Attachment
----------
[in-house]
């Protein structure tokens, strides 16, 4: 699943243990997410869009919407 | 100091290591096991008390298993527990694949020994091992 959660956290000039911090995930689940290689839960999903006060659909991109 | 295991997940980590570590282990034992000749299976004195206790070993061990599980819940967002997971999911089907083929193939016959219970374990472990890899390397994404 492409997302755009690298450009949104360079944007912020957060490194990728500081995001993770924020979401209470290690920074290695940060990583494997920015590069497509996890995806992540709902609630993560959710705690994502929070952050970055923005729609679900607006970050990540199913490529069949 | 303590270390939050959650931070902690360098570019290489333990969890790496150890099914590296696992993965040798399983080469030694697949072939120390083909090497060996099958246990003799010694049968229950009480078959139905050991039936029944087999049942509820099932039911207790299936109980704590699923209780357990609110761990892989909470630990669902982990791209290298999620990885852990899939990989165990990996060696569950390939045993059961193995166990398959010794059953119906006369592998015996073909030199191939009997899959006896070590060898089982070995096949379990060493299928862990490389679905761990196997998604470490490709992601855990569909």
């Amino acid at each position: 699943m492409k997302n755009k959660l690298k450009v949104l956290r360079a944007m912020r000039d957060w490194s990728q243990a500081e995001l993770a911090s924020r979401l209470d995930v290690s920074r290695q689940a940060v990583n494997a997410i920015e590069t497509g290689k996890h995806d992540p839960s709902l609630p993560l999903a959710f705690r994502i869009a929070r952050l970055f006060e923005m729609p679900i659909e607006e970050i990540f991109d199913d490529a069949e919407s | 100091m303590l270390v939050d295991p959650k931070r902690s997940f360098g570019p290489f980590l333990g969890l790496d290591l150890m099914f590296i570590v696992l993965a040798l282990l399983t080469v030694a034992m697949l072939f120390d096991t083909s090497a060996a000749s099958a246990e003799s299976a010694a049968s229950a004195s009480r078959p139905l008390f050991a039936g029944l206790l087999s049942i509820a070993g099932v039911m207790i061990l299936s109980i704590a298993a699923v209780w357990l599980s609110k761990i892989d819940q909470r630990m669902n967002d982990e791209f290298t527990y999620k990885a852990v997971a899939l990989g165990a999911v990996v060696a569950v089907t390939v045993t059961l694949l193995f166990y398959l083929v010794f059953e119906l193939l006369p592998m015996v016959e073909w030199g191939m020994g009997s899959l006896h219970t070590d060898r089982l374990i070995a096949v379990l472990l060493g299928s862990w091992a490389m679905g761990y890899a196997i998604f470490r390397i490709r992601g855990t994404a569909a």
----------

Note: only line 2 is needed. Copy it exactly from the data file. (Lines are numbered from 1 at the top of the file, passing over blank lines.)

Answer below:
């Protein structure tokens, strides 16, 4: 699943243990997410869009919407 | 100091290591096991008390298993527990694949020994091992 959660956290000039911090995930689940290689839960999903006060659909991109 | 295991997940980590570590282990034992000749299976004195206790070993061990599980819940967002997971999911089907083929193939016959219970374990472990890899390397994404 492409997302755009690298450009949104360079944007912020957060490194990728500081995001993770924020979401209470290690920074290695940060990583494997920015590069497509996890995806992540709902609630993560959710705690994502929070952050970055923005729609679900607006970050990540199913490529069949 | 303590270390939050959650931070902690360098570019290489333990969890790496150890099914590296696992993965040798399983080469030694697949072939120390083909090497060996099958246990003799010694049968229950009480078959139905050991039936029944087999049942509820099932039911207790299936109980704590699923209780357990609110761990892989909470630990669902982990791209290298999620990885852990899939990989165990990996060696569950390939045993059961193995166990398959010794059953119906006369592998015996073909030199191939009997899959006896070590060898089982070995096949379990060493299928862990490389679905761990196997998604470490490709992601855990569909």